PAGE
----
(LondonIndependent) – A growing number of scientists are going where politicians fear to tread by calling for a wider public debate on the sensitive issue of the global human population, which is set to rise from the present 6.8 billion to perhaps 9 billion by 2050.
Lord Rees, the president of the Royal Society, brought the subject up in his excellent Reith Lectures; Sir David Attenborough has become a champion of those who believe population has been relegated as an environmental issue; and more recently Professor Aubrey Manning, presenter of the BBC’s Earth Story, has stated that the sheer number of humans on the planet is the greatest menace the world faces.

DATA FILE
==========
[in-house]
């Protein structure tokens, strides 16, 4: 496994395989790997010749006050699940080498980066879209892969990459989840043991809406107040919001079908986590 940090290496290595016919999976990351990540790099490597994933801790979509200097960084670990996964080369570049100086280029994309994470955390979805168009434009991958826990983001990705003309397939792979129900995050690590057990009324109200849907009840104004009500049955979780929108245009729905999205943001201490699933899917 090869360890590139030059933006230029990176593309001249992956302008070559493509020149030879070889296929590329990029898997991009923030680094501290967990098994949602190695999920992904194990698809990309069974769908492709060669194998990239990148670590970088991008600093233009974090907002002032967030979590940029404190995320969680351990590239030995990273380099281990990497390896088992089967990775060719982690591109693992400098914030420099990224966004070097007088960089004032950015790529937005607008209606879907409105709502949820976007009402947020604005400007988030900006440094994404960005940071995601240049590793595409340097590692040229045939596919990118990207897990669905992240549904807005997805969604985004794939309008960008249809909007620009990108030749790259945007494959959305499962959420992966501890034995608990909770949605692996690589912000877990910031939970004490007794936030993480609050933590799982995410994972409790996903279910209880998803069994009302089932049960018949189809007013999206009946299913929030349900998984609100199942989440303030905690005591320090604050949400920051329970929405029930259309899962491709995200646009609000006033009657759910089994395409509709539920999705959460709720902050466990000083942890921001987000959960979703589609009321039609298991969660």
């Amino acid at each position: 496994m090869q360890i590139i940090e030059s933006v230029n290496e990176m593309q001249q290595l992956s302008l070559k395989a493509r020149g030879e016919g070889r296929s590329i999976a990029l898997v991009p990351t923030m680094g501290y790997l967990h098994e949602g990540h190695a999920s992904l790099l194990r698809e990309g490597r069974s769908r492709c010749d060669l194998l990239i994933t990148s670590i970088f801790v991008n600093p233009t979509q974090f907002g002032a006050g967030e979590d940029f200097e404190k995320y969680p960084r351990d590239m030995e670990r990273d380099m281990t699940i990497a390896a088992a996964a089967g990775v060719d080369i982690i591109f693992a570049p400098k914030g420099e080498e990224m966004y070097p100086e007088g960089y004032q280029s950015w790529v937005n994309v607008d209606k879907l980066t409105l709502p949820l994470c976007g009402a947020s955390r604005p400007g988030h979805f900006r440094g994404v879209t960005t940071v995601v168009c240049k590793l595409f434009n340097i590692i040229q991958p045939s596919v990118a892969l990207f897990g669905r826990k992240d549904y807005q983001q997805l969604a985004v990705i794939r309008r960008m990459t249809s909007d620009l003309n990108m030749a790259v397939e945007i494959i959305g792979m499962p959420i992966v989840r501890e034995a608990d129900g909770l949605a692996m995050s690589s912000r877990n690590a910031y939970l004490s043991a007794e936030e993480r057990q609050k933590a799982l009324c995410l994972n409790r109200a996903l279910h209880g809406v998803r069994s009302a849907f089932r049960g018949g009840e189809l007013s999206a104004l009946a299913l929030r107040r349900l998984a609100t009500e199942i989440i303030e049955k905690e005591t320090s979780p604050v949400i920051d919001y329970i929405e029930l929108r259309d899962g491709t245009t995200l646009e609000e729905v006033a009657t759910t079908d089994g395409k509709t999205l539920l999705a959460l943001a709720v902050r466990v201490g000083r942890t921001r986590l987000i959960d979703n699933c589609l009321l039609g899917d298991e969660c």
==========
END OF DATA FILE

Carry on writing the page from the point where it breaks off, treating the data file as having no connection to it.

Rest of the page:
June 15, 2010
Scientists have a reputation for saying things as they are, not as they should be. Politicians, forever looking for short-term solutions to keep them in office, do not, as a rule, look further than the middle distance. Yet population is one of those over-the-horizon threats without enemies, as Lord Rees put it. It is a disaster in slow motion, and all politicians seem to do is provide the sort of platitudes articulated by Michael Heseltine, who recently fielded a question on Radio 4 by saying that the problems associated with population never turn out to be as bad as predicted – which is probably true if you can enjoy your own Oxfordshire arboretum.
No doubt Heseltine and his fellow politicians who are in favour of doing nothing about population will cite the words of John P Holdren, President Obama’s science adviser, who wrote these words in 1969 when he was a young ecologist: “If the population control measures are not initiated immediately, and effectively, all the technology man can bring to bear will not fend off the misery to come.”